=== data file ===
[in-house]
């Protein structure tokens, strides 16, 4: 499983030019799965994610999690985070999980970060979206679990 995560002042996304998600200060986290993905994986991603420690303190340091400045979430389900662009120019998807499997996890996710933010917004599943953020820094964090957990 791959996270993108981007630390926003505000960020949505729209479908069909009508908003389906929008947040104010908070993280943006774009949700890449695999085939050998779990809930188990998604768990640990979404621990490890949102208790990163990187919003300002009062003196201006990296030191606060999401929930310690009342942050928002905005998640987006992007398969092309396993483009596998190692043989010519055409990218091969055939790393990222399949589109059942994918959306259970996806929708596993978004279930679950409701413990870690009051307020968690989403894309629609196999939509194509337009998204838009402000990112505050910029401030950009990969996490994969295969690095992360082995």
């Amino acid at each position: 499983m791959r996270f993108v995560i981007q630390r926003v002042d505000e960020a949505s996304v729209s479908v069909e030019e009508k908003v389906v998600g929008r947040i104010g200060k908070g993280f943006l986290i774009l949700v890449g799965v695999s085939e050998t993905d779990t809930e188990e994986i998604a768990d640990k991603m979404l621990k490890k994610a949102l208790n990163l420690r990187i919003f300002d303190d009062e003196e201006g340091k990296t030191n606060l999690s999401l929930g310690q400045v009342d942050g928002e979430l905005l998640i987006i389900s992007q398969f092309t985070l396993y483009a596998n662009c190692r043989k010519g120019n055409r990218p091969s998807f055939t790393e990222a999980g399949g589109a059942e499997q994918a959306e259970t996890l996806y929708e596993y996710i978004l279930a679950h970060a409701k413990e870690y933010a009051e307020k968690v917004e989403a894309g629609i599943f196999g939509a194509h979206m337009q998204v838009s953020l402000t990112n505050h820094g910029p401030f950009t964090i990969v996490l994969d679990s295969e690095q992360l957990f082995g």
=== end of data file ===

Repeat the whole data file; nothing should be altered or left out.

[in-house]
């Protein structure tokens, strides 16, 4: 499983030019799965994610999690985070999980970060979206679990 995560002042996304998600200060986290993905994986991603420690303190340091400045979430389900662009120019998807499997996890996710933010917004599943953020820094964090957990 791959996270993108981007630390926003505000960020949505729209479908069909009508908003389906929008947040104010908070993280943006774009949700890449695999085939050998779990809930188990998604768990640990979404621990490890949102208790990163990187919003300002009062003196201006990296030191606060999401929930310690009342942050928002905005998640987006992007398969092309396993483009596998190692043989010519055409990218091969055939790393990222399949589109059942994918959306259970996806929708596993978004279930679950409701413990870690009051307020968690989403894309629609196999939509194509337009998204838009402000990112505050910029401030950009990969996490994969295969690095992360082995």
């Amino acid at each position: 499983m791959r996270f993108v995560i981007q630390r926003v002042d505000e960020a949505s996304v729209s479908v069909e030019e009508k908003v389906v998600g929008r947040i104010g200060k908070g993280f943006l986290i774009l949700v890449g799965v695999s085939e050998t993905d779990t809930e188990e994986i998604a768990d640990k991603m979404l621990k490890k994610a949102l208790n990163l420690r990187i919003f300002d303190d009062e003196e201006g340091k990296t030191n606060l999690s999401l929930g310690q400045v009342d942050g928002e979430l905005l998640i987006i389900s992007q398969f092309t985070l396993y483009a596998n662009c190692r043989k010519g120019n055409r990218p091969s998807f055939t790393e990222a999980g399949g589109a059942e499997q994918a959306e259970t996890l996806y929708e596993y996710i978004l279930a679950h970060a409701k413990e870690y933010a009051e307020k968690v917004e989403a894309g629609i599943f196999g939509a194509h979206m337009q998204v838009s953020l402000t990112n505050h820094g910029p401030f950009t964090i990969v996490l994969d679990s295969e690095q992360l957990f082995g």